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Title: An assessment of learning in dogs in relation to cues conveyed by humans
Authors: Ashton, Rebecca Louise
Supervisors: De Lillo, Carlo
Prados, Jose
Award date: 4-Jan-2017
Presented at: University of Leicester
Abstract: In some instances, dogs show proficient skill in search tasks involving object permanence and gestures from humans, yet it is unclear the extent to which they rely on associative learning to solve these tasks. To address this issue, the Mediational Learning Paradigm (Rumbaugh, 1984) was modified to include 1) object cues 2) human communicative cues and 3) non-social physical cues. In the initial discrimination, two containers were presented at locations A and B with reward contingency A+B-. Once a specified performance criterion was met, the rewarded location was switched and three conditions were presented: the original locations (A-B+), and each location paired with a novel location (A-C+, B+D-). Associative learning predicted low performance in A-B+ due to pre-existing tendency to search A and avoid B, where novel location conditions involve only one of these. Alternatively, associative strategy would predict equal performance in all conditions, as search is informed by object cues or human gestures. In the absence of any cues, dogs relied on associative learning, and the same was true when object cues were presented at the point of reversal. Communicative gestures from humans led dogs to shift away from associative processes, supporting the notion dogs have a comprehension in socio-communication with humans. However, after cue duration was matched with an object cue, dogs were also able to override associative learning without a socio-communicative cue. Additionally, non-social physical cues in the reversal phase were sufficient for dogs to override the effects of associative learning, but dogs were not able to discriminate based on these cues alone. These results suggest that when food location changes, dogs are prone to search the same location even when there are cues indicating the correct location. Dogs comprehend human pointing cues, but require explicit cues to break away from associative learning as a search strategy. Social cues maximise the chances of searching correctly, but they can also benefit from explicit non-social cues.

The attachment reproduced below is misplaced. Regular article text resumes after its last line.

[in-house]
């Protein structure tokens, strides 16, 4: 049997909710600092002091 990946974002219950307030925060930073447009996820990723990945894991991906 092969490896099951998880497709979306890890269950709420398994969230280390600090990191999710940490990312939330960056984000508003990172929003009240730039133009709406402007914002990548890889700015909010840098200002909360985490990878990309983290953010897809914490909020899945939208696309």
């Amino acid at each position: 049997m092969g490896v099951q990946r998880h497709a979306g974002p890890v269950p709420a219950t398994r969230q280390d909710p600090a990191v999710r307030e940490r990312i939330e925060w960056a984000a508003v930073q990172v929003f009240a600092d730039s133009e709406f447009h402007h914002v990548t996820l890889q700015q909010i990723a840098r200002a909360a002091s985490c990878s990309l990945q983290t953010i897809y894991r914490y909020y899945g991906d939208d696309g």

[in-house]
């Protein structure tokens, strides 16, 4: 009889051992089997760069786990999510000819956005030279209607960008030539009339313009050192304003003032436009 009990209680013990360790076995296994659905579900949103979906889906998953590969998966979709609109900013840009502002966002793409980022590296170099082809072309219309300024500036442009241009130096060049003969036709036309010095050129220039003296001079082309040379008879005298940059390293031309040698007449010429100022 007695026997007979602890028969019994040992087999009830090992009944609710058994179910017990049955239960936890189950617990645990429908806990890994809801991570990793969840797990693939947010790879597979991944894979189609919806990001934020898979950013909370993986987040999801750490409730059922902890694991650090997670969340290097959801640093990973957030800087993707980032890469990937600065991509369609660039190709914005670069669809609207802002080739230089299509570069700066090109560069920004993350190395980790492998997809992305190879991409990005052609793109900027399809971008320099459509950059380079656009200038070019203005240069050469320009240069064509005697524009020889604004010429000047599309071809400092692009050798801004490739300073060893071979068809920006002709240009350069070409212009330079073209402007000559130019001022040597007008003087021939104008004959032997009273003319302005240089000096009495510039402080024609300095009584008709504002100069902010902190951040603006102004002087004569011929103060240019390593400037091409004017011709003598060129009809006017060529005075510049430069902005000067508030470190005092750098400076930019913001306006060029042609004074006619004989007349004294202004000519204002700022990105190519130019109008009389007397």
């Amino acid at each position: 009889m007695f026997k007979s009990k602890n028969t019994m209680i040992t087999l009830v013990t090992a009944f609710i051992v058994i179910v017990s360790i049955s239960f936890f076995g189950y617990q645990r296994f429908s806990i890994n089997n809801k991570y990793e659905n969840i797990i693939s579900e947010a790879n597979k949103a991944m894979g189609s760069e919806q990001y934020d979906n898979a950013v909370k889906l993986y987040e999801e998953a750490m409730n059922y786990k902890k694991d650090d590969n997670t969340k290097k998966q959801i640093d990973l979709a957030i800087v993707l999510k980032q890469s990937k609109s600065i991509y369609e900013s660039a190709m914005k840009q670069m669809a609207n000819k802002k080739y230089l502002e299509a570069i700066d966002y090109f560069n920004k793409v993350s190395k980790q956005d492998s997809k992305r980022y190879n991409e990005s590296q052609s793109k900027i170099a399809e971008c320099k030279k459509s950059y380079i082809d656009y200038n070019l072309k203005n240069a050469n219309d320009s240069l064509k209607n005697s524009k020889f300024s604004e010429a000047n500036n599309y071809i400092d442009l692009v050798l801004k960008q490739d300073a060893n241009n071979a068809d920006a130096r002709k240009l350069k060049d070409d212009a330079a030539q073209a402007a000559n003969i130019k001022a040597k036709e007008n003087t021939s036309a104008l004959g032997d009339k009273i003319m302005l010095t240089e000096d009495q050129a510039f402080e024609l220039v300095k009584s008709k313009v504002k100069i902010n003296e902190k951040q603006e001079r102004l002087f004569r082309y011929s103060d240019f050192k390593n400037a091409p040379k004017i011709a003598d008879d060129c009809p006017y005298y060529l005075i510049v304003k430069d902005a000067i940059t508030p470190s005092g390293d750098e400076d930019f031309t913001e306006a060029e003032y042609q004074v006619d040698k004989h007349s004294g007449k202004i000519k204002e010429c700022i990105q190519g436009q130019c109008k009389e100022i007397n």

Type: Thesis
Level: Doctoral
Qualification: PhD
Rights: Copyright © the author. All rights reserved.
Appears in Collections:Leicester Theses
Theses, School of Psychology

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